Our nearest neighbours (through a few layers of security fences) are the Sisters of the Holy Cross of the Third Order of St Francis – 4 sisters to be precise, two elderly, one student and Sister Maureen; I was pleased to accept the latter’s invitation to tea. They live together in a beautiful old house, built 100 years ago, and bought by the order in 1974. It has a lovely veranda and flower garden at the front, and retains many of its original features.
Over tea and scones, Sister Maureen told several fascinating tales of her life living and teaching in South Africa and Zimbabwe, through times of change, from the Apartheid era to now. She recounted how she used to take the bus into town to go shopping and visit the post office (now a burnt-out shell in the Central Business District). She did not hark back to a bygone era, but instead told it how it is – she still takes the bus to town today. “You just have to be sensible and not look like you have too much money”, while adding “It probably helps to be seen as a person of the church”.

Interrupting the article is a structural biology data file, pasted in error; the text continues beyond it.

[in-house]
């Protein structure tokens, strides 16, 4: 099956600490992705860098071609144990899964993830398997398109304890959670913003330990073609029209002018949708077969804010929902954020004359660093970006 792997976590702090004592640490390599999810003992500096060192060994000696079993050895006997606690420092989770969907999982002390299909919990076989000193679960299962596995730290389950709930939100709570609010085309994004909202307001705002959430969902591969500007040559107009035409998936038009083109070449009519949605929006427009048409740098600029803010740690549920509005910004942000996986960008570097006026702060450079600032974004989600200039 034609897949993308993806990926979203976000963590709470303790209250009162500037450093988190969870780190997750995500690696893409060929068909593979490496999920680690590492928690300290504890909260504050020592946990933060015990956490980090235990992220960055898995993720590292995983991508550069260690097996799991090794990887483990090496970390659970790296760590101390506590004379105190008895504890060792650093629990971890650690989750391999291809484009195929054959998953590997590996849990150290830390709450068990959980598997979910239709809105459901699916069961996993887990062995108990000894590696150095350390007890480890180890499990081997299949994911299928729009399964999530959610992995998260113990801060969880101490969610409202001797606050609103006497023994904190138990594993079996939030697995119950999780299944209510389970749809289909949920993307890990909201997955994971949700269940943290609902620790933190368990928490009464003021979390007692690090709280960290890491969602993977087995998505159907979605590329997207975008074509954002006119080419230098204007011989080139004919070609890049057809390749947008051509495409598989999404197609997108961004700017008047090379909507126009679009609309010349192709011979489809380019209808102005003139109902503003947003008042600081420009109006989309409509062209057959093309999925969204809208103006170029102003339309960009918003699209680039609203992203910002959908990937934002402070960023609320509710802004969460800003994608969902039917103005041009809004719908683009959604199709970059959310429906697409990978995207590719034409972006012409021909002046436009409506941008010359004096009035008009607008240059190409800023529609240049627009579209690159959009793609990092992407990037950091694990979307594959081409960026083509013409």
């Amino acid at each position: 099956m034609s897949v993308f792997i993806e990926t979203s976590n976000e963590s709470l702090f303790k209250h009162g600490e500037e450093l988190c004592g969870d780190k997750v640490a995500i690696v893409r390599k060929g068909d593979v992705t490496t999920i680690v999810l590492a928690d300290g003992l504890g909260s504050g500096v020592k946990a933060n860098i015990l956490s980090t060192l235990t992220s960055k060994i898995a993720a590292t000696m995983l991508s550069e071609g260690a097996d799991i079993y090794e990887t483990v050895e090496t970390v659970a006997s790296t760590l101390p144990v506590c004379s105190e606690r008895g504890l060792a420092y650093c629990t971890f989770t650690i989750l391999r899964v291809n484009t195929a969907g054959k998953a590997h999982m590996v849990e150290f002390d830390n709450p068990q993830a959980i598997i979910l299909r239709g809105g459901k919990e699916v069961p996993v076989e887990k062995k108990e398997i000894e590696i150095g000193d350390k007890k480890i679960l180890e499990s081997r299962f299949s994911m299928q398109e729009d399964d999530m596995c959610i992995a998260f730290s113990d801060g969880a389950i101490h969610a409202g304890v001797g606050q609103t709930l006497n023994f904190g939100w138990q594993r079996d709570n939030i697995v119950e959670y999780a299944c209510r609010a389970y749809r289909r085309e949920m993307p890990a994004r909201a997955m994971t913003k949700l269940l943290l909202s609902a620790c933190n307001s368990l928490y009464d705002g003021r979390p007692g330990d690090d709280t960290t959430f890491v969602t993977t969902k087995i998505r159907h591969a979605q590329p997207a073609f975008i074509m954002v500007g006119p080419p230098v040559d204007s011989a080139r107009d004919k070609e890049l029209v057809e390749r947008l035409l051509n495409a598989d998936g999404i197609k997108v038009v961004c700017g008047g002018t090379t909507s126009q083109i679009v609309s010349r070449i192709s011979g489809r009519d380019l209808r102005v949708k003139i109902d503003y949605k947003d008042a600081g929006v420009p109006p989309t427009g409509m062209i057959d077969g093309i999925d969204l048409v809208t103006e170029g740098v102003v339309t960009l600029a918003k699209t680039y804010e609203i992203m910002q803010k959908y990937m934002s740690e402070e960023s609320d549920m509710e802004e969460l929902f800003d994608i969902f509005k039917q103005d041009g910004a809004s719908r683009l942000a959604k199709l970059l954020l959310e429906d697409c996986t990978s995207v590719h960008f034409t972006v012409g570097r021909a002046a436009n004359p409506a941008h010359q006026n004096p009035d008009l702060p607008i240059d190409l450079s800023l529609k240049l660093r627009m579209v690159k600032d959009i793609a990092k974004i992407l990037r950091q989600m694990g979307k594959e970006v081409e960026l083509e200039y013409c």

It was also interesting to hear her experience of how teaching has changed over the years, especially through the 1980’s when students played a central role in the struggle for freedom, though one by-product was a decline in discipline in schools, making teaching more challenging at the time. This appears not to be an enduring legacy, at least from our experience at DCS, where the learners are focused and engaged.